Before you do the test, you should review the specific facts with your attorney to see whether you still have an opportunity to challenge the parentage of the child.
The statutes provide that the results of genetic testing are admissible only if authorized by the court.
While you can certainly have genetic testing done without a court order, the results likely would not be admissible.
If the child is four or older, the potential parents of the child likely have lost the right to challenge the parentage of the child.
If you have had a good parental relationship with the child, the court may still deny your petition even if you are within the statutory time.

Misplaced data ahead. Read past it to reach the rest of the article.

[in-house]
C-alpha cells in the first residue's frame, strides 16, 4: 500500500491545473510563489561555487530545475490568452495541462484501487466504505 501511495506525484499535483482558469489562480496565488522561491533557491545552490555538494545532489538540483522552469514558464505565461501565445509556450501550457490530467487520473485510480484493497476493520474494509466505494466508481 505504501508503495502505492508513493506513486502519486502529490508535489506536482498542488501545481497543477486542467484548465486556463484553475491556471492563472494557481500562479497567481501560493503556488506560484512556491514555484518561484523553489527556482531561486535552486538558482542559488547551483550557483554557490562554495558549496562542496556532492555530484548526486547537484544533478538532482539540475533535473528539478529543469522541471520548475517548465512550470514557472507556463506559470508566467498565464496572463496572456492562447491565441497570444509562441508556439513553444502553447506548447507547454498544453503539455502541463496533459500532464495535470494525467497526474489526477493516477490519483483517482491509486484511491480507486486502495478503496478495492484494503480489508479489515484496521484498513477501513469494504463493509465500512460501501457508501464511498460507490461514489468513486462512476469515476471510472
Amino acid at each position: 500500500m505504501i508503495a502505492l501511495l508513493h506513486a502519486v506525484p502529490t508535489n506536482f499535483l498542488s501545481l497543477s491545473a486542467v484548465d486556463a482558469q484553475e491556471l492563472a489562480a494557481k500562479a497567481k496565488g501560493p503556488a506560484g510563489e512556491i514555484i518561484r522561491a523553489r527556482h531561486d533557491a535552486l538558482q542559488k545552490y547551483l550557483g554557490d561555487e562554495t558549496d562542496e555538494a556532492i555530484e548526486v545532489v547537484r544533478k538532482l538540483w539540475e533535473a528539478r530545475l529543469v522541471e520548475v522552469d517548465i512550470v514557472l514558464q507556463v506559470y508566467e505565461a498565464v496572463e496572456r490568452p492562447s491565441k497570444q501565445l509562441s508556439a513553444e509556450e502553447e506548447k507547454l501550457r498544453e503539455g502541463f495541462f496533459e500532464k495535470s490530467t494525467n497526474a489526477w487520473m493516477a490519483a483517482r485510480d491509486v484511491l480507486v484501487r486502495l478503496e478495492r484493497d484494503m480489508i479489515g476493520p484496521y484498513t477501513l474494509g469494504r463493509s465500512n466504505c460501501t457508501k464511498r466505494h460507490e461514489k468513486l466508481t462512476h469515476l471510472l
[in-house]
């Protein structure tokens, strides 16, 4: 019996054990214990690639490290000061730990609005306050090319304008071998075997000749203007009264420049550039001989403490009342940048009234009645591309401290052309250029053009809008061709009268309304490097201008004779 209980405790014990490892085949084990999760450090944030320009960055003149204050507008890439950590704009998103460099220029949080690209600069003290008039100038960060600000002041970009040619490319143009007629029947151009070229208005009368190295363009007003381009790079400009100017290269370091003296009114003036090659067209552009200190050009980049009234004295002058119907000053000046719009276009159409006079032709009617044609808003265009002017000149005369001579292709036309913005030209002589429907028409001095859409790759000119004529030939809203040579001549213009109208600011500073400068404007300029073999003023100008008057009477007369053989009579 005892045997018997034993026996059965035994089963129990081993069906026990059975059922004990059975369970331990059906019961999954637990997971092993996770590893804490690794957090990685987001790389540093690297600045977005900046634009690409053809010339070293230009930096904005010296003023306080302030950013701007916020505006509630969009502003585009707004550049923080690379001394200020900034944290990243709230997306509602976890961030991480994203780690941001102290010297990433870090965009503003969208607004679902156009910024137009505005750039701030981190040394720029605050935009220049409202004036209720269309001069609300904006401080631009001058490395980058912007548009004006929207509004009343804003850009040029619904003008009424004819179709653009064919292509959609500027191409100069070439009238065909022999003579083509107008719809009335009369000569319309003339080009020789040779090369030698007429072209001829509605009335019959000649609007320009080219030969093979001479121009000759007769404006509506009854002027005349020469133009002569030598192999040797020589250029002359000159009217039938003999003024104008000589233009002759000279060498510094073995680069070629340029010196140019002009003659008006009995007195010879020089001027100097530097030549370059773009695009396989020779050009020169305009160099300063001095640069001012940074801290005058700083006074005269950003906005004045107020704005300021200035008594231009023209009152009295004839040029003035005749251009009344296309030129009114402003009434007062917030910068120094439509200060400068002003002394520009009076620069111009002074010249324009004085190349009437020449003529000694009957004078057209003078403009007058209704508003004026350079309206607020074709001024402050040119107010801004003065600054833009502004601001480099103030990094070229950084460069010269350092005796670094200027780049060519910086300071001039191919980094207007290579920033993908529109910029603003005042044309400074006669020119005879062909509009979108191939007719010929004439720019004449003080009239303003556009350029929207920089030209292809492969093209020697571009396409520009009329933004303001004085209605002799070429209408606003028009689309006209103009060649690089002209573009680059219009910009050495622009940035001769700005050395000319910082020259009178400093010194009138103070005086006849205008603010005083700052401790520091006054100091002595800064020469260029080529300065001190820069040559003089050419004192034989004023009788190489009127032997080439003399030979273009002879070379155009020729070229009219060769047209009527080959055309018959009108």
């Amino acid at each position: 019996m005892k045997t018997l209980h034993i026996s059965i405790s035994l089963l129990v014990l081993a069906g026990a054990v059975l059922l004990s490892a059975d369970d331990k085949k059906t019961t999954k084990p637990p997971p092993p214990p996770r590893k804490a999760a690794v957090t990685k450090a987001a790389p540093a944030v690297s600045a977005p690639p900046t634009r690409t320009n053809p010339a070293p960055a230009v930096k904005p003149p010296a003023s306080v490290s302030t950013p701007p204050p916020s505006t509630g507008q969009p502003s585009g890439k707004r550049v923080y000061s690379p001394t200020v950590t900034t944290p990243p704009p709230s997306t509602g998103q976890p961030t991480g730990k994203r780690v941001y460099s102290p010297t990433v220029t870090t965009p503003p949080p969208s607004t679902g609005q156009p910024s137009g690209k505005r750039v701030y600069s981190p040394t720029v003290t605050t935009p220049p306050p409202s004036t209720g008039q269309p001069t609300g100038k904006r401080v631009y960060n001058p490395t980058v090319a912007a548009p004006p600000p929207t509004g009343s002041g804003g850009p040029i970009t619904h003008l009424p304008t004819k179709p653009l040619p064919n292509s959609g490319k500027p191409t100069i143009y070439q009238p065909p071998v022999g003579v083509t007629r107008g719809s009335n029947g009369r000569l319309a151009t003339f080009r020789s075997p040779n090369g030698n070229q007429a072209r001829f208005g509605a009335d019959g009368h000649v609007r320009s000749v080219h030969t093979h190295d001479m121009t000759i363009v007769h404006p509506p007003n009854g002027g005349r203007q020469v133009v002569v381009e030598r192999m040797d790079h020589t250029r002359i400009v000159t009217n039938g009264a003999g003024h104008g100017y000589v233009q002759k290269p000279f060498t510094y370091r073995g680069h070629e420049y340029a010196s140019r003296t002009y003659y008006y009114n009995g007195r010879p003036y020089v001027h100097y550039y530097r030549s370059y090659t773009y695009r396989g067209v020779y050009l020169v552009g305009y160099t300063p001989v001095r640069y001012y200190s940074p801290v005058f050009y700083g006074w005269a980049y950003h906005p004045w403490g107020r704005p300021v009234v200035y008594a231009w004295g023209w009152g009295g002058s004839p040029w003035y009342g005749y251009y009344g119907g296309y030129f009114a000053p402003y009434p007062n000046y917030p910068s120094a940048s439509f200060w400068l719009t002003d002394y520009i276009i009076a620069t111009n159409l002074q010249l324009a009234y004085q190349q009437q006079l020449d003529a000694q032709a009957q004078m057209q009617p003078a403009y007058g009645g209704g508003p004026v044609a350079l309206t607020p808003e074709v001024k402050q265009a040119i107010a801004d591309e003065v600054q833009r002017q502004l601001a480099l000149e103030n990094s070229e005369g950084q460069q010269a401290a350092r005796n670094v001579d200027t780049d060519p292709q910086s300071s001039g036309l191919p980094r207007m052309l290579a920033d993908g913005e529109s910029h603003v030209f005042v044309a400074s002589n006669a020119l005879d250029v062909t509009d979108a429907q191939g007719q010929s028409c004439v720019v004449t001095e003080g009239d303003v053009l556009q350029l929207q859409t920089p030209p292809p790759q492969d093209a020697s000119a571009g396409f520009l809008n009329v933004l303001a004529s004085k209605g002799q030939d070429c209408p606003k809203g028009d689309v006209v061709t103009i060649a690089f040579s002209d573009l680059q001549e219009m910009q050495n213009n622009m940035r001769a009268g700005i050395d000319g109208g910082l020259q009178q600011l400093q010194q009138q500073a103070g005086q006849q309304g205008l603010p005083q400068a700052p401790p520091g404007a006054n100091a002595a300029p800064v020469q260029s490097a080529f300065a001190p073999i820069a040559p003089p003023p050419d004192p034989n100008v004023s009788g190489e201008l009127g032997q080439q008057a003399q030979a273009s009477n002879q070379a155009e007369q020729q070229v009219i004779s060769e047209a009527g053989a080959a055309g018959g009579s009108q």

The best procedure is to file a parentage case and get a court order requiring the dna test. This can be done without the other parent's consent. The parentage case, dna test, and child support can all be done by the state if you apply for collection services from the Division of Child Support. It's free. See my AVVO Legal Guides on parentage cases and child support for more information about the legal issues raised by your inquiry. Click on my photo. On my AVVO home page click on "View Contributions" or scroll down further and click on "Legal Guides." Scroll down the list of my 29 Legal Guides and select the topics relevant to your question. If you like my answer and Legal Guides, please make sure you mark them as “helpful.”
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